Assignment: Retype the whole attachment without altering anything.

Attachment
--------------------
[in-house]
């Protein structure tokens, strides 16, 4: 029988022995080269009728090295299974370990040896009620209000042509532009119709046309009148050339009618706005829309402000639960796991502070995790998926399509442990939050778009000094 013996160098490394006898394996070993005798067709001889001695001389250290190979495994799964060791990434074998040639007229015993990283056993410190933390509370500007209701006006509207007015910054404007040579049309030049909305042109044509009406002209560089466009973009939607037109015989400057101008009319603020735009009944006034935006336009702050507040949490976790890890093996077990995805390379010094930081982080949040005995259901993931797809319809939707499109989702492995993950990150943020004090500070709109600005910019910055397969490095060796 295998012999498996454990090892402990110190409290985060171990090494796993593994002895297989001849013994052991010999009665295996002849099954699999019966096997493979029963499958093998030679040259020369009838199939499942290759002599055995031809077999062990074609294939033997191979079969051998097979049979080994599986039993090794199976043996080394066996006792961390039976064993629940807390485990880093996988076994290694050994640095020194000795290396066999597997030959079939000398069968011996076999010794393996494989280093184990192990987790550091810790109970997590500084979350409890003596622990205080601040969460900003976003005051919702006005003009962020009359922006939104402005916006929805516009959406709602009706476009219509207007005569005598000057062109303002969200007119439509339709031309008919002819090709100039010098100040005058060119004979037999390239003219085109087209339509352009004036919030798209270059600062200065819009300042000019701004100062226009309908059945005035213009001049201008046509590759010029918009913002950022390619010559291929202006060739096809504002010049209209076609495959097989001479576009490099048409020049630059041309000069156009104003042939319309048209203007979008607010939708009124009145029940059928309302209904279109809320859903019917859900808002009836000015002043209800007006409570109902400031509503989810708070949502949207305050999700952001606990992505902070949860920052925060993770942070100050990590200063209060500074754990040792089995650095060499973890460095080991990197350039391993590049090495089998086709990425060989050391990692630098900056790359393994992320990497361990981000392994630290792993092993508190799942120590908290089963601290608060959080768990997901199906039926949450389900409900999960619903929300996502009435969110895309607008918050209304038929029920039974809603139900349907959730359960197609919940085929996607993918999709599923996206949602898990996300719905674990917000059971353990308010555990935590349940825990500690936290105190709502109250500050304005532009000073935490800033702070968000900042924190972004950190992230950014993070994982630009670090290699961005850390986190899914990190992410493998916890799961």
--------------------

[in-house]
């Protein structure tokens, strides 16, 4: 029988022995080269009728090295299974370990040896009620209000042509532009119709046309009148050339009618706005829309402000639960796991502070995790998926399509442990939050778009000094 013996160098490394006898394996070993005798067709001889001695001389250290190979495994799964060791990434074998040639007229015993990283056993410190933390509370500007209701006006509207007015910054404007040579049309030049909305042109044509009406002209560089466009973009939607037109015989400057101008009319603020735009009944006034935006336009702050507040949490976790890890093996077990995805390379010094930081982080949040005995259901993931797809319809939707499109989702492995993950990150943020004090500070709109600005910019910055397969490095060796 295998012999498996454990090892402990110190409290985060171990090494796993593994002895297989001849013994052991010999009665295996002849099954699999019966096997493979029963499958093998030679040259020369009838199939499942290759002599055995031809077999062990074609294939033997191979079969051998097979049979080994599986039993090794199976043996080394066996006792961390039976064993629940807390485990880093996988076994290694050994640095020194000795290396066999597997030959079939000398069968011996076999010794393996494989280093184990192990987790550091810790109970997590500084979350409890003596622990205080601040969460900003976003005051919702006005003009962020009359922006939104402005916006929805516009959406709602009706476009219509207007005569005598000057062109303002969200007119439509339709031309008919002819090709100039010098100040005058060119004979037999390239003219085109087209339509352009004036919030798209270059600062200065819009300042000019701004100062226009309908059945005035213009001049201008046509590759010029918009913002950022390619010559291929202006060739096809504002010049209209076609495959097989001479576009490099048409020049630059041309000069156009104003042939319309048209203007979008607010939708009124009145029940059928309302209904279109809320859903019917859900808002009836000015002043209800007006409570109902400031509503989810708070949502949207305050999700952001606990992505902070949860920052925060993770942070100050990590200063209060500074754990040792089995650095060499973890460095080991990197350039391993590049090495089998086709990425060989050391990692630098900056790359393994992320990497361990981000392994630290792993092993508190799942120590908290089963601290608060959080768990997901199906039926949450389900409900999960619903929300996502009435969110895309607008918050209304038929029920039974809603139900349907959730359960197609919940085929996607993918999709599923996206949602898990996300719905674990917000059971353990308010555990935590349940825990500690936290105190709502109250500050304005532009000073935490800033702070968000900042924190972004950190992230950014993070994982630009670090290699961005850390986190899914990190992410493998916890799961």